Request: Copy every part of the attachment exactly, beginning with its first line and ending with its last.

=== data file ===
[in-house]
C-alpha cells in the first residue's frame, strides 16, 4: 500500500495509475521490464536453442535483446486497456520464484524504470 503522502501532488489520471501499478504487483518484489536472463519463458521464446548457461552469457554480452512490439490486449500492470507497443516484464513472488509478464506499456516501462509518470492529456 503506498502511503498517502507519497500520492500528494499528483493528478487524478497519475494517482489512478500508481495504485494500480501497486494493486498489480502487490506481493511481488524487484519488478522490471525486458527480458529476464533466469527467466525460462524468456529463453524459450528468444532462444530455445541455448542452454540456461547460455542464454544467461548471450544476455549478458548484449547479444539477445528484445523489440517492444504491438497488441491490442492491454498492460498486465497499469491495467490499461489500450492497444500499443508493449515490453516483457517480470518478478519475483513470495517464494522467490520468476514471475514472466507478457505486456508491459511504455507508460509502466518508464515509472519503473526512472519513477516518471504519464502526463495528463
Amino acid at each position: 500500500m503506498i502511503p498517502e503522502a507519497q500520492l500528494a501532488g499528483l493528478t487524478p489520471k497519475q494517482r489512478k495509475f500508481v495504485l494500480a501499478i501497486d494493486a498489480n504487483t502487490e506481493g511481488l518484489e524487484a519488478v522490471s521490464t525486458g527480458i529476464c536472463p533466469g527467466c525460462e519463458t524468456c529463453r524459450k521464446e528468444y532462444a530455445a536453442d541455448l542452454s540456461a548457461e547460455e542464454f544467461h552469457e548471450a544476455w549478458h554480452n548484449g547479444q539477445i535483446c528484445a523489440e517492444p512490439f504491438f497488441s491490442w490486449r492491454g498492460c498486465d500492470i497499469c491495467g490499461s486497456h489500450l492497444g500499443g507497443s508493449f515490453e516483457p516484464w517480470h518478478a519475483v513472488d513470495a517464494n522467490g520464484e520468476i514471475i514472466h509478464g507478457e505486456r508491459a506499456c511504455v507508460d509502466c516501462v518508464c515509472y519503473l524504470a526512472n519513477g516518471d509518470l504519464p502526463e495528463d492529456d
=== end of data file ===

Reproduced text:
[in-house]
C-alpha cells in the first residue's frame, strides 16, 4: 500500500495509475521490464536453442535483446486497456520464484524504470 503522502501532488489520471501499478504487483518484489536472463519463458521464446548457461552469457554480452512490439490486449500492470507497443516484464513472488509478464506499456516501462509518470492529456 503506498502511503498517502507519497500520492500528494499528483493528478487524478497519475494517482489512478500508481495504485494500480501497486494493486498489480502487490506481493511481488524487484519488478522490471525486458527480458529476464533466469527467466525460462524468456529463453524459450528468444532462444530455445541455448542452454540456461547460455542464454544467461548471450544476455549478458548484449547479444539477445528484445523489440517492444504491438497488441491490442492491454498492460498486465497499469491495467490499461489500450492497444500499443508493449515490453516483457517480470518478478519475483513470495517464494522467490520468476514471475514472466507478457505486456508491459511504455507508460509502466518508464515509472519503473526512472519513477516518471504519464502526463495528463
Amino acid at each position: 500500500m503506498i502511503p498517502e503522502a507519497q500520492l500528494a501532488g499528483l493528478t487524478p489520471k497519475q494517482r489512478k495509475f500508481v495504485l494500480a501499478i501497486d494493486a498489480n504487483t502487490e506481493g511481488l518484489e524487484a519488478v522490471s521490464t525486458g527480458i529476464c536472463p533466469g527467466c525460462e519463458t524468456c529463453r524459450k521464446e528468444y532462444a530455445a536453442d541455448l542452454s540456461a548457461e547460455e542464454f544467461h552469457e548471450a544476455w549478458h554480452n548484449g547479444q539477445i535483446c528484445a523489440e517492444p512490439f504491438f497488441s491490442w490486449r492491454g498492460c498486465d500492470i497499469c491495467g490499461s486497456h489500450l492497444g500499443g507497443s508493449f515490453e516483457p516484464w517480470h518478478a519475483v513472488d513470495a517464494n522467490g520464484e520468476i514471475i514472466h509478464g507478457e505486456r508491459a506499456c511504455v507508460d509502466c516501462v518508464c515509472y519503473l524504470a526512472n519513477g516518471d509518470l504519464p502526463e495528463d492529456d